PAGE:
7. See Mobilizing To Build Power, a manual on internal organizing and contract campaigning published by the Communications Workers of America for use by stewards and local officers. (Available from CWA Education Department, 501 3rd St, N.W., Washington, DC, 20001.)
8. Paul Bouchard, Union Takes The Long, Bottom-Up Route To Organizing at GE, Labor Notes, #281, pp. 4-5, July, 2002.
9. Steve Early and Wally Soper, CWA Builds Worker-to-Worker Network, Labor Notes, #215, pp. 1,14, February, 1997, and Ten Thousand Go Union at US Air, Labor Notes, #224, pp.1,14, November, 1997.
10. Kim Moody, Up Against the Polyester Ceiling: The "New" AFL-CIO Organizes--Itself!, New Politics, Vol.VIII, No. 2, pp. 5-18, Winter, 1998.
11. See interview with Cornell graduate Bruce Raynor, president of UNITE by Hofstra University Professor Gregory DeFreitas, New Organizing and Social Unionism in Manufacturing, pp. 20-28, Regional Labor Review, vol 4, Spring/summer 2002. Says Raynor: "We desperately need idealistic young people...I'm proud to say UNITE has never had a problem attracting [them]...The Ivy League and colleges all over the country are well represented among our organizers, our researchers, and our officers. In our union, it makes no difference where you came from; it makes a difference what you bring-how much commitment, zeal, dedication, and intelligence."
12. See Raynor interview cited in note #10 above. President Andy Stern of SEIU-the largest single labor employer of "idealistic young people" with student backgrounds-echoed this message in a 1999 headquarters pep talk to a group of newly-hired SEIU organizers. "If you're talented, you can rise to the top," he assured them.
13. See Be a HERE Union Organizer!, a recruitment flyer distributed by the Hotel Employees & Restaurant Employees International Union. SEIU's Organizing Department has an even bigger and glossier brochure directed at non-members who've been involved in political campaigns, campus and community organizing, and "other direct action organizing [peace, environment, civil rights, health care,etc)."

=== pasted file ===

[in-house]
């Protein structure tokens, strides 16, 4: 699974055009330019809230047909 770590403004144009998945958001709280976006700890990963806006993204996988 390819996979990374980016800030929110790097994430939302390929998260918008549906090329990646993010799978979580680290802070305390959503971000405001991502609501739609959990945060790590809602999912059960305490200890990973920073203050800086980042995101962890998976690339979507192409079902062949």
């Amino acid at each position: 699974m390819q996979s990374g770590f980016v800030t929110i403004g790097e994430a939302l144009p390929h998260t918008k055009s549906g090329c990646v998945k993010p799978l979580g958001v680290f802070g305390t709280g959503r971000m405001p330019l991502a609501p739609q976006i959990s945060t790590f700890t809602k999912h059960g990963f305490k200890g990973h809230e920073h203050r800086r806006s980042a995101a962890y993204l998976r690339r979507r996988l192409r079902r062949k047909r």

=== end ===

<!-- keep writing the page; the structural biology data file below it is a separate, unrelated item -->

14. Juan Gonzalez, Bevona Battler vs. National's Cleanup Crew, NY Daily News, page 8, June 20, 2000. SEIU's 15,000-member Boston janitors Local 254 apparently has the same shortage of indigenous leadership talent. After it was put under trusteeship in 2001 and old guard ledership ousted, the national union parachuted in a Justice for Janitors activist from Los Angeles, made her the deputy trustee, and began grooming her to become president. As an Hispanic female and recent immigrant to the US, her rank-and-file credentials at least looked better than those of Mike Fishman, also a non-janitor and short-term SEIU staffer, who has led 32-B/32-J in New York since serving as its trustee.
15. As quoted by Staughton Lynd in The Webbs, Lenin, and Rosa Luxemburg, page 207, Living Inside Our Hope (Ithaca, NY: ILR Press, 1997)
16. Michael Eisenscher, Critical Juncture: Unionism at the Crossroads, pp. 217-245 (Chapter 11) in Bruce Nissen, ed, Which Direction for Labor? Essays on Organizing, Outreach, and Internal Transformations, (Detroit: Wayne State Press, 1999).
17. See Eisenscher's Looking Back At Labor To See It's Future, 1995, an unpublished paper (available from the author), page 17.
18. See interview with TDU leader Maria Martinez, secretary-treasurer of Teamsters Local 556, in The Shame of Meatpacking, by Karen Olsson, The Nation, Vol 275, #10, pp 11-15, Sept 16, 2002. See also The Battle of Iowa Beef, by Henry Phillips, Against The Current, Vol 3, #4, pp 8-11, January/February, 2000.
19. See, for example, Sticking it Out or Packing it In? Organizer Retention in the New Labor Movement, pp 25, 32, an unpublished paper by Daisy Rooks, UCLA Sociology Department, presented at the ILE Conference on Union Organizing at UCLA, May, 2002.
20. See Jose Gonzales and Henry Phillips, Radicals At Work: An Activist Strategy for Revitalizing the Labor Movement, pp 39, a pamphlet published by and available from Solidarity, 7012 Michigan Ave, Detroit, Michigan, 48210.
21. See Steve Early, From Crimson to Coal Seam, The Nation, Vol 269, #5, March 20, 2000, a review of Bussel's biography of Powers Hapgood, From Harvard To The Ranks of Labor. (University Park, Pa: Penn State Press, 1999).
Steve Early has been a Boston-based national organizer or international rep for the Communications Workers of America since 1980. He is longtime contributor to Labor Notes, The Nation, The Boston Globe, and many other publications. During the 1970s, he was involved in union reform activity in the UMW, USWA, and Teamsters and worked on the United Mine Workers Journal. Early is a graduate of Catholic University Law School and Middlebury College, where he was active in the movement against the Vietnam War.